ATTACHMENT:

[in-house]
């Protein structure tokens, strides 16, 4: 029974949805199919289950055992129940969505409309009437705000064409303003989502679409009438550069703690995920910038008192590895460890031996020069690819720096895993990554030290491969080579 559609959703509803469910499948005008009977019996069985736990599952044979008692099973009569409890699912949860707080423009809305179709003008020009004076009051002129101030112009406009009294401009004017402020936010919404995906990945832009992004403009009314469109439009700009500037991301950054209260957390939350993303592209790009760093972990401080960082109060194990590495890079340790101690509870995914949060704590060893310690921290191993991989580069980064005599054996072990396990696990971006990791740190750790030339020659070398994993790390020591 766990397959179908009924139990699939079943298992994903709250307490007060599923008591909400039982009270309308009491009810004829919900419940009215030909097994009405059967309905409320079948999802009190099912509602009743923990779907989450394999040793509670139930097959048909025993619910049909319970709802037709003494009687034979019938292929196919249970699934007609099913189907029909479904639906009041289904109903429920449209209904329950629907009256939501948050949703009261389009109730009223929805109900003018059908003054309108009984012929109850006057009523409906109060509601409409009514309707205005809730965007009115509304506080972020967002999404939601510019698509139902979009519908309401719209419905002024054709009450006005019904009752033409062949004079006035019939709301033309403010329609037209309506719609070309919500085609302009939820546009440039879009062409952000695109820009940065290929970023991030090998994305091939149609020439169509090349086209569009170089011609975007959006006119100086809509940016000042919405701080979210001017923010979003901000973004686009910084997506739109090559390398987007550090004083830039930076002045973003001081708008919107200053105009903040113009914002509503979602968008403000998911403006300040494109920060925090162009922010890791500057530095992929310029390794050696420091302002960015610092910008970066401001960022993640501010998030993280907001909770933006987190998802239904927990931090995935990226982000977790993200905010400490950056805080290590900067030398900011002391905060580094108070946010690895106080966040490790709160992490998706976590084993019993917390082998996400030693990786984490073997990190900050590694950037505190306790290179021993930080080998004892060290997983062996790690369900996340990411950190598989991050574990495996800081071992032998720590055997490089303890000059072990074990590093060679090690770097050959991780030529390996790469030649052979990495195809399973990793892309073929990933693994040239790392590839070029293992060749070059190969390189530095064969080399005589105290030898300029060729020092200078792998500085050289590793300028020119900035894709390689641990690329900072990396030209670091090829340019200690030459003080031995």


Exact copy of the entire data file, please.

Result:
[in-house]
């Protein structure tokens, strides 16, 4: 029974949805199919289950055992129940969505409309009437705000064409303003989502679409009438550069703690995920910038008192590895460890031996020069690819720096895993990554030290491969080579 559609959703509803469910499948005008009977019996069985736990599952044979008692099973009569409890699912949860707080423009809305179709003008020009004076009051002129101030112009406009009294401009004017402020936010919404995906990945832009992004403009009314469109439009700009500037991301950054209260957390939350993303592209790009760093972990401080960082109060194990590495890079340790101690509870995914949060704590060893310690921290191993991989580069980064005599054996072990396990696990971006990791740190750790030339020659070398994993790390020591 766990397959179908009924139990699939079943298992994903709250307490007060599923008591909400039982009270309308009491009810004829919900419940009215030909097994009405059967309905409320079948999802009190099912509602009743923990779907989450394999040793509670139930097959048909025993619910049909319970709802037709003494009687034979019938292929196919249970699934007609099913189907029909479904639906009041289904109903429920449209209904329950629907009256939501948050949703009261389009109730009223929805109900003018059908003054309108009984012929109850006057009523409906109060509601409409009514309707205005809730965007009115509304506080972020967002999404939601510019698509139902979009519908309401719209419905002024054709009450006005019904009752033409062949004079006035019939709301033309403010329609037209309506719609070309919500085609302009939820546009440039879009062409952000695109820009940065290929970023991030090998994305091939149609020439169509090349086209569009170089011609975007959006006119100086809509940016000042919405701080979210001017923010979003901000973004686009910084997506739109090559390398987007550090004083830039930076002045973003001081708008919107200053105009903040113009914002509503979602968008403000998911403006300040494109920060925090162009922010890791500057530095992929310029390794050696420091302002960015610092910008970066401001960022993640501010998030993280907001909770933006987190998802239904927990931090995935990226982000977790993200905010400490950056805080290590900067030398900011002391905060580094108070946010690895106080966040490790709160992490998706976590084993019993917390082998996400030693990786984490073997990190900050590694950037505190306790290179021993930080080998004892060290997983062996790690369900996340990411950190598989991050574990495996800081071992032998720590055997490089303890000059072990074990590093060679090690770097050959991780030529390996790469030649052979990495195809399973990793892309073929990933693994040239790392590839070029293992060749070059190969390189530095064969080399005589105290030898300029060729020092200078792998500085050289590793300028020119900035894709390689641990690329900072990396030209670091090829340019200690030459003080031995």